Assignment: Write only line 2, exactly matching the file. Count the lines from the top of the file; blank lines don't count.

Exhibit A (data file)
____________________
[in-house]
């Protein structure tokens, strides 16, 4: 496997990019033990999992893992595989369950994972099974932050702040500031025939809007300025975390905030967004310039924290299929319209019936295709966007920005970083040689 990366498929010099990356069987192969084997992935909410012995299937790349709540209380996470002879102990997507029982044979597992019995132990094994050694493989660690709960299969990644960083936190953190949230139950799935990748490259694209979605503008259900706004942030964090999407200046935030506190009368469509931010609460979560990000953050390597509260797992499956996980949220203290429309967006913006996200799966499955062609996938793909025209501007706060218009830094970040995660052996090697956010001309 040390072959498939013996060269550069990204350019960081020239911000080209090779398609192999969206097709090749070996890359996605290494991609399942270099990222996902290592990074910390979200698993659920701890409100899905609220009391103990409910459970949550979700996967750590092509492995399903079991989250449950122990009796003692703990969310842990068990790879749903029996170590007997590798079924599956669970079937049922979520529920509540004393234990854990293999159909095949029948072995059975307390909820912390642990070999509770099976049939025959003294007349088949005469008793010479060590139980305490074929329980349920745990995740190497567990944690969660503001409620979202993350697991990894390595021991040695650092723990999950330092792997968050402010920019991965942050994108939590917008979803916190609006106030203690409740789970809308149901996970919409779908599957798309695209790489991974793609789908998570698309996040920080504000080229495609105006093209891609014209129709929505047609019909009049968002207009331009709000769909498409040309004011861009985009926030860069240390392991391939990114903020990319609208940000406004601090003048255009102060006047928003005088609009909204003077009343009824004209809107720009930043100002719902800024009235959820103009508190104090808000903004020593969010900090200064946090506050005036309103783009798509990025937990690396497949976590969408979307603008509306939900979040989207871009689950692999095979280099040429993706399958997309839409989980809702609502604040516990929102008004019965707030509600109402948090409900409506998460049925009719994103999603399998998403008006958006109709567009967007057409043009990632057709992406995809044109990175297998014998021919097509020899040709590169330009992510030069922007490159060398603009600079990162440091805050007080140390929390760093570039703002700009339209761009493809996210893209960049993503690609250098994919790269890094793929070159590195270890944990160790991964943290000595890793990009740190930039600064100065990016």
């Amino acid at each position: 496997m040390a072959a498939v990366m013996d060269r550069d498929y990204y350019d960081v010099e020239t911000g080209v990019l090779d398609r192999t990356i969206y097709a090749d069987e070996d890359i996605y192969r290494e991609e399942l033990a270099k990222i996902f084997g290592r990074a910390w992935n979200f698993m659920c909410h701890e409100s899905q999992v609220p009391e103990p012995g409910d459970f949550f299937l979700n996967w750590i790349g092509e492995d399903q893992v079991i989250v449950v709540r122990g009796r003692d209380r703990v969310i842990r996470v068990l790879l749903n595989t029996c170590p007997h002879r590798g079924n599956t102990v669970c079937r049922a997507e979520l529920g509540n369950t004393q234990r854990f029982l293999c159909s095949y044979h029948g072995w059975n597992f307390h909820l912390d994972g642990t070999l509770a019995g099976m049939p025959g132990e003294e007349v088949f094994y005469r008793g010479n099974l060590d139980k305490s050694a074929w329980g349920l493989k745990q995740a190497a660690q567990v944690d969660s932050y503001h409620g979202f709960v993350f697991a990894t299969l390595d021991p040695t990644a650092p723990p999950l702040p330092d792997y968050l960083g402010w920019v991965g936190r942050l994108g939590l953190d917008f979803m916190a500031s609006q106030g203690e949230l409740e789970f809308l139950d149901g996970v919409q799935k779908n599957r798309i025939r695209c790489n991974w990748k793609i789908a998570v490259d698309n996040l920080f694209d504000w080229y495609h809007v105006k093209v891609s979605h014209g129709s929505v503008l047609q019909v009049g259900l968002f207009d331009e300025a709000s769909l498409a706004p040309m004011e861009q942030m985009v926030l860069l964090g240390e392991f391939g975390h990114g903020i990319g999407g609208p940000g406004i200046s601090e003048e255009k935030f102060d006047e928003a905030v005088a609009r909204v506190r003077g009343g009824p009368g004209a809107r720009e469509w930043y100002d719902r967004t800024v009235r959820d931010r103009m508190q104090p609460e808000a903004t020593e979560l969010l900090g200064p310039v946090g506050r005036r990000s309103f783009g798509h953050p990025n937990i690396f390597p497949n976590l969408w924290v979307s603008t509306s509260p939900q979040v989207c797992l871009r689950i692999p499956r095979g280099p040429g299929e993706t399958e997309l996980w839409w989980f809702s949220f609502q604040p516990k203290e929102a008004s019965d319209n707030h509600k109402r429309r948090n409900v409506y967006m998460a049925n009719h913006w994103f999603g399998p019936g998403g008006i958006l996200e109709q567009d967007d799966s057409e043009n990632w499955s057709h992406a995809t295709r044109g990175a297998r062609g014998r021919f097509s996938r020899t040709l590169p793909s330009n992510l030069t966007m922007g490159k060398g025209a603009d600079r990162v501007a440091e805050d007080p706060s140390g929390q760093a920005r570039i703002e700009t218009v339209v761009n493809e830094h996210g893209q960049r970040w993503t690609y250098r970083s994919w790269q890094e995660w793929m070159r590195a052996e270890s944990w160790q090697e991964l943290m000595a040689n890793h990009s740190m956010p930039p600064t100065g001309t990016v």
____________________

């Protein structure tokens, strides 16, 4: 496997990019033990999992893992595989369950994972099974932050702040500031025939809007300025975390905030967004310039924290299929319209019936295709966007920005970083040689 990366498929010099990356069987192969084997992935909410012995299937790349709540209380996470002879102990997507029982044979597992019995132990094994050694493989660690709960299969990644960083936190953190949230139950799935990748490259694209979605503008259900706004942030964090999407200046935030506190009368469509931010609460979560990000953050390597509260797992499956996980949220203290429309967006913006996200799966499955062609996938793909025209501007706060218009830094970040995660052996090697956010001309 040390072959498939013996060269550069990204350019960081020239911000080209090779398609192999969206097709090749070996890359996605290494991609399942270099990222996902290592990074910390979200698993659920701890409100899905609220009391103990409910459970949550979700996967750590092509492995399903079991989250449950122990009796003692703990969310842990068990790879749903029996170590007997590798079924599956669970079937049922979520529920509540004393234990854990293999159909095949029948072995059975307390909820912390642990070999509770099976049939025959003294007349088949005469008793010479060590139980305490074929329980349920745990995740190497567990944690969660503001409620979202993350697991990894390595021991040695650092723990999950330092792997968050402010920019991965942050994108939590917008979803916190609006106030203690409740789970809308149901996970919409779908599957798309695209790489991974793609789908998570698309996040920080504000080229495609105006093209891609014209129709929505047609019909009049968002207009331009709000769909498409040309004011861009985009926030860069240390392991391939990114903020990319609208940000406004601090003048255009102060006047928003005088609009909204003077009343009824004209809107720009930043100002719902800024009235959820103009508190104090808000903004020593969010900090200064946090506050005036309103783009798509990025937990690396497949976590969408979307603008509306939900979040989207871009689950692999095979280099040429993706399958997309839409989980809702609502604040516990929102008004019965707030509600109402948090409900409506998460049925009719994103999603399998998403008006958006109709567009967007057409043009990632057709992406995809044109990175297998014998021919097509020899040709590169330009992510030069922007490159060398603009600079990162440091805050007080140390929390760093570039703002700009339209761009493809996210893209960049993503690609250098994919790269890094793929070159590195270890944990160790991964943290000595890793990009740190930039600064100065990016």